This is how Chloë Sevigny plans to diversify Hollywood

Posted by
Megan Murray
backgroundLayer 1
Add this article to your list of favourites

Actor and icon, Chloë Sevigny, has spoken out about the lack of racial diversity in the film industry and what’s held her back from publicly naming directors that have harassed her. 

Celebrity website, The Muse, has released an in-depth new interview with model, actor and fashion-legend, Chloë Sevigny. 

During the interview, Sevigny discusses the injustices of Hollywood, including the lack of racial diversity in the casting process and recalls one of the worst things a casting director ever said to her. 

 Promoting, Lean on Pete, in which Sevigny plays an American small-scale horse-racing jockey, she openly admits that her latest film is a “whitewash”, before explaining how she plans on ensuring there’s more diversity in the industry. 

“I’m very aware of that now,” the actor states when asked if she thinks about racial parity. 

“When I watch a movie, it’s so transparent when they’re casting in that situation. I’m not saying they shouldn’t. It’s also like, this is that world… There’s too many white people, period,” she continues, referring to films that have a predominantly white cast with people of colour in minor roles. 

Sevigny, whose on-screen career spans nearly 25 years, explains that there’s several ways she plans to tackle this issue, including following in the footsteps of Three Billboards Outside Ebbing, Missouri actor Frances McDormand and taking matters into her own hands as a director.

“There’s the inclusion rider situation that Frances [McDormand] brought up [at the Oscars]”, Sevigny starts. 

Before addressing her growing career as a director, “Now I’m starting to make my own films as a director and thinking about casting in a different way. Encouraging that, maybe.”

So far Sevigny has directed two short films, Kitty and Carmen, and seems keen to build on this portfolio to gain more onus over the casting process and to have the opportunity to create more roles for people of colour.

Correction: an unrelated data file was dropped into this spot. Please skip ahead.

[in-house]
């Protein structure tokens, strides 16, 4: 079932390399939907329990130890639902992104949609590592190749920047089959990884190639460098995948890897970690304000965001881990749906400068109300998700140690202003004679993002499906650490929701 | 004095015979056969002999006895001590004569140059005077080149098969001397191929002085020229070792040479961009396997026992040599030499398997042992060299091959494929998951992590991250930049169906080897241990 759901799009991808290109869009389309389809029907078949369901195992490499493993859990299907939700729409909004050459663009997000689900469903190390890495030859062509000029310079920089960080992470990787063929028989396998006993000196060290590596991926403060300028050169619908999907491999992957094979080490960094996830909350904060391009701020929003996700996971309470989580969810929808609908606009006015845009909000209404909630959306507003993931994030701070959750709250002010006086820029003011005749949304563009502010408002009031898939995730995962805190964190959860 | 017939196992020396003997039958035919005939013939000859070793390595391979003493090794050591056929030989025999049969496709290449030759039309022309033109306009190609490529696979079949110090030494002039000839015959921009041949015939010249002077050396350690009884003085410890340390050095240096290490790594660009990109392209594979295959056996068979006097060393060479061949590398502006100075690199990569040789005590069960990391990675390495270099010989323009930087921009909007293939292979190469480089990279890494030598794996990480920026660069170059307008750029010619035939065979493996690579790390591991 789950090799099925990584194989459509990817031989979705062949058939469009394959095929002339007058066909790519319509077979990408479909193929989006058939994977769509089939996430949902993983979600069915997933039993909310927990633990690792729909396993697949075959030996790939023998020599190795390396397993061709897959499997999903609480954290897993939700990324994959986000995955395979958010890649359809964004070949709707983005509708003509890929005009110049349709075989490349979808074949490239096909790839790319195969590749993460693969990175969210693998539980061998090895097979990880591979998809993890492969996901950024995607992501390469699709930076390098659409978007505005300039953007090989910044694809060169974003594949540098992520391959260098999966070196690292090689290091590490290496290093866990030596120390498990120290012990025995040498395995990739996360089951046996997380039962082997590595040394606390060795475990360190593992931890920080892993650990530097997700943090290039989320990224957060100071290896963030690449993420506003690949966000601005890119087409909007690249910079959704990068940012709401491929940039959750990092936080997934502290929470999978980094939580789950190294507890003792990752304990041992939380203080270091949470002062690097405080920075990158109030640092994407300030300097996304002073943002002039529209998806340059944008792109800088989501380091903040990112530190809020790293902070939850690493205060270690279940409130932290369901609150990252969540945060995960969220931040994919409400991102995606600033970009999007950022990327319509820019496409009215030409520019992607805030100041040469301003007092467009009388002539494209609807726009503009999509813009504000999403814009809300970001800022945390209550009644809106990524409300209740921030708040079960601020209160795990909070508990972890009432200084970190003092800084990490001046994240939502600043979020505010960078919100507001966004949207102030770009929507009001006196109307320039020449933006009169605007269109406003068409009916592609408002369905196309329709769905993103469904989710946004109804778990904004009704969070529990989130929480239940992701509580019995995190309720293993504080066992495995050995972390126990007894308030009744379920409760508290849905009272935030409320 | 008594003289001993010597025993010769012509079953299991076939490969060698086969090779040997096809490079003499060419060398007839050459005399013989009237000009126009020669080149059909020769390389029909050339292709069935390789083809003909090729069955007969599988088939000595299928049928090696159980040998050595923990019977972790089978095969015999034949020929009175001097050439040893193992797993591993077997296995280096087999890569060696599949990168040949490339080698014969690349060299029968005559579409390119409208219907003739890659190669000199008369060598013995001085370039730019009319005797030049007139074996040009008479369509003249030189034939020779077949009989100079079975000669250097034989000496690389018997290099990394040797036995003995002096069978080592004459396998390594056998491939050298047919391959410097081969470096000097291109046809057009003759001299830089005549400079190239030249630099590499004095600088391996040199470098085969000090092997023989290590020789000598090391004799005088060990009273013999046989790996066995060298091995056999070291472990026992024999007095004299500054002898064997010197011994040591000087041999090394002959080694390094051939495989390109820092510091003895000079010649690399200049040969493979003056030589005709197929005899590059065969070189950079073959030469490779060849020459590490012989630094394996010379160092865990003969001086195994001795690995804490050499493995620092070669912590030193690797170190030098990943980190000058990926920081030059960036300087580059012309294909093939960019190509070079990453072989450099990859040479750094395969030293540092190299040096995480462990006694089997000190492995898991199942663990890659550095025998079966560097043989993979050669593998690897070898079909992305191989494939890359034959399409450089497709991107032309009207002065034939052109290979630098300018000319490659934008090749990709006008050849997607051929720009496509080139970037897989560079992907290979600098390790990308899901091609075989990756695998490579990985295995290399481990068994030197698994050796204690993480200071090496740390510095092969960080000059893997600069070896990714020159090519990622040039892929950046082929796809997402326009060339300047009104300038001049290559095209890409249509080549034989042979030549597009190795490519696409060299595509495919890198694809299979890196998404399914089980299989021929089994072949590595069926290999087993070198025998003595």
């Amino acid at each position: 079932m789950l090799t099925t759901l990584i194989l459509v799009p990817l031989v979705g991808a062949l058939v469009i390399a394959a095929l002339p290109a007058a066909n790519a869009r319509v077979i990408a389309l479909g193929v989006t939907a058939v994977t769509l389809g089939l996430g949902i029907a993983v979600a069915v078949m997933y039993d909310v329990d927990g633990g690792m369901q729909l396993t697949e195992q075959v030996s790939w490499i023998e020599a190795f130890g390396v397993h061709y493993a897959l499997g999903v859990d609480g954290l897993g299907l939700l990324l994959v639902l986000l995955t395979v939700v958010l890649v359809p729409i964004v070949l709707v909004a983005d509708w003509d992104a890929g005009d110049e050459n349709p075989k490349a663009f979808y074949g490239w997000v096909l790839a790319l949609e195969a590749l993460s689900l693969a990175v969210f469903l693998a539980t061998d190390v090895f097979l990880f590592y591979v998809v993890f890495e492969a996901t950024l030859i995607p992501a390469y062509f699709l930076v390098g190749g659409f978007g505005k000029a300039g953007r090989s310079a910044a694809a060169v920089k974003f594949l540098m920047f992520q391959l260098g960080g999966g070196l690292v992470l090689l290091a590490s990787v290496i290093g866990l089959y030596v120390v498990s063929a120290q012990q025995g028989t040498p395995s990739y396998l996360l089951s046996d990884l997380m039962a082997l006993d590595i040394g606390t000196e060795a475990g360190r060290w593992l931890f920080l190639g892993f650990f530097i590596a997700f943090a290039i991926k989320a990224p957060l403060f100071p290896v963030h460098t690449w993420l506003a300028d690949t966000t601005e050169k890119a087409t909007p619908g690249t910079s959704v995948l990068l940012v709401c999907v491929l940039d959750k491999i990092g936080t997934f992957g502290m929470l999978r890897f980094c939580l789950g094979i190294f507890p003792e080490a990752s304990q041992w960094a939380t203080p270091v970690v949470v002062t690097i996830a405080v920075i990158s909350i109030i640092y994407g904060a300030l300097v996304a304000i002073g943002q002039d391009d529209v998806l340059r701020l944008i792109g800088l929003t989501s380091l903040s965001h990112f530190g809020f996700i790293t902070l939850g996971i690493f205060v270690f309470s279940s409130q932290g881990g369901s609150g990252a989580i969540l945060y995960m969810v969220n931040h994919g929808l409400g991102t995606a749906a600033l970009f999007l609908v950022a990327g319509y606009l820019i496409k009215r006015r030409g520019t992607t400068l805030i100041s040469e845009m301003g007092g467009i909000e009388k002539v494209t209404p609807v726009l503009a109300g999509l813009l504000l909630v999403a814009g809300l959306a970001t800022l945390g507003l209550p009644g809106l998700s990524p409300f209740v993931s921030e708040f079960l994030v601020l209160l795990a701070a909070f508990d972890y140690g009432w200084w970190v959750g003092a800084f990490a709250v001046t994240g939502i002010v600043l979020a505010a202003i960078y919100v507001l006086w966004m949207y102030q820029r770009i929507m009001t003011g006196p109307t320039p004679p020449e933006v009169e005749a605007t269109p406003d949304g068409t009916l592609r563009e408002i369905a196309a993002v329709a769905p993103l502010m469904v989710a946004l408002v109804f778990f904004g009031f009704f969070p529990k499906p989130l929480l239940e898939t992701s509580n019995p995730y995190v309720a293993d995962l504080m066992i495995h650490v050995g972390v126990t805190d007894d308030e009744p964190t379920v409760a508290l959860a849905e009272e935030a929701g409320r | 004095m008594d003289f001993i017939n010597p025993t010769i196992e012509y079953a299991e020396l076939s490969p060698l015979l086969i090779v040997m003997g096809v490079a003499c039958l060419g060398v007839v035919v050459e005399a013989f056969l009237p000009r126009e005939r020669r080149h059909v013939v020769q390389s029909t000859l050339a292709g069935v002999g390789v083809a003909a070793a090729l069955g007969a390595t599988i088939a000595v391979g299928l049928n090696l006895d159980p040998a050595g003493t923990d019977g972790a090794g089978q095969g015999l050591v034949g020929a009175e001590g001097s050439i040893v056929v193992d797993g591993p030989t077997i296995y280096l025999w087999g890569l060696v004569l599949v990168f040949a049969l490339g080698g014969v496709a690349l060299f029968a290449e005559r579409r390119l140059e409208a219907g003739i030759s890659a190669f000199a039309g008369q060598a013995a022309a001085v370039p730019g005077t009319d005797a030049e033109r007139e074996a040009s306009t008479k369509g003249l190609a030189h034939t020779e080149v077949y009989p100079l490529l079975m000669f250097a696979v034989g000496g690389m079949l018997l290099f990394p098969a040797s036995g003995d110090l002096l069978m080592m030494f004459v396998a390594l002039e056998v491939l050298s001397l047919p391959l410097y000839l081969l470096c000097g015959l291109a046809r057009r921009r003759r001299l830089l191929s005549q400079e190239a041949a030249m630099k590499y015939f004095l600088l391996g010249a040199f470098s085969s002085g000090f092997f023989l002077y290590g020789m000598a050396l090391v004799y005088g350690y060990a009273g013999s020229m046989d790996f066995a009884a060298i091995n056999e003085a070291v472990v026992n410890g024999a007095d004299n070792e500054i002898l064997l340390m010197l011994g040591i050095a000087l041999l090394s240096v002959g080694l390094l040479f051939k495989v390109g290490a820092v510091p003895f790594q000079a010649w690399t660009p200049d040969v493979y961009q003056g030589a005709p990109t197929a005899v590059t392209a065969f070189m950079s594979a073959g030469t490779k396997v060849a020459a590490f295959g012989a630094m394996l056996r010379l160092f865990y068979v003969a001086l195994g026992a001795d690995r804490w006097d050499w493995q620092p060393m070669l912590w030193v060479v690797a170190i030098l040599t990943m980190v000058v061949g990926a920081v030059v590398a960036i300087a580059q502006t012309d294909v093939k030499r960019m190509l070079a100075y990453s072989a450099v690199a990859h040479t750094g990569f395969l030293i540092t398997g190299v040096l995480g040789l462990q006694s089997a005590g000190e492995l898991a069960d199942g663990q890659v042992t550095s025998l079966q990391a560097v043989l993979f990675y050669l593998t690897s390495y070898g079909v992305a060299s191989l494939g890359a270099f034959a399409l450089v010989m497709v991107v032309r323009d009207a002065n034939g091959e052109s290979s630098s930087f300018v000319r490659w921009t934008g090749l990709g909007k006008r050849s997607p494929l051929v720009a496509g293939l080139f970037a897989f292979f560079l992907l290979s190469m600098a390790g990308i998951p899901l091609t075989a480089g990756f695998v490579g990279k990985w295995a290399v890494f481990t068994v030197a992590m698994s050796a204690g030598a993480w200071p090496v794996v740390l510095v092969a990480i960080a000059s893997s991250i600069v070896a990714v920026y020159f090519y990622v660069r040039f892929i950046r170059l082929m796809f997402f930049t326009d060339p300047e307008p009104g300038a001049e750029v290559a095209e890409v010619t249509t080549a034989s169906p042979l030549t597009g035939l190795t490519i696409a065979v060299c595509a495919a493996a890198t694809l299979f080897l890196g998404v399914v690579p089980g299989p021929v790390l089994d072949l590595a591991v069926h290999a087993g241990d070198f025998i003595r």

She continues, “I don’t have power over casting in any project except the ones I’ve directed myself. We all have to take a certain responsibility but I haven’t really had that much power ever. I need to seek out more power. It’s the only way to invoke change, right? To be in a position of power.”

Chloë Sevigny

Sevigny also commented on her previous reluctance to speak out about the casting harassment that she has experienced in the past. 

“What does hold me back? I don’t know if it was that offensive of an experience for me that it’s worth disruption. It wasn’t like they touched me in some way,” the actor says. 

Before recalling that some of the most offensive direction she ever received was from a woman, “I’ve even had it with women. A female casting director said one of the worst things to me that I’ve ever heard: ‘You have to make the men want to fuck you and the women want to be you.’ 

“That’s disgusting. I feel like if someone had crossed a line that was really like, for me, this person should be called out, if something happened that I felt was really [extreme], then I would say something.”

Images: Getty 


Share this article


Megan Murray

Megan Murray is a senior digital writer for, who enjoys writing about homeware (particularly candles), travel, food trends, restaurants and all the wonderful things London has to offer.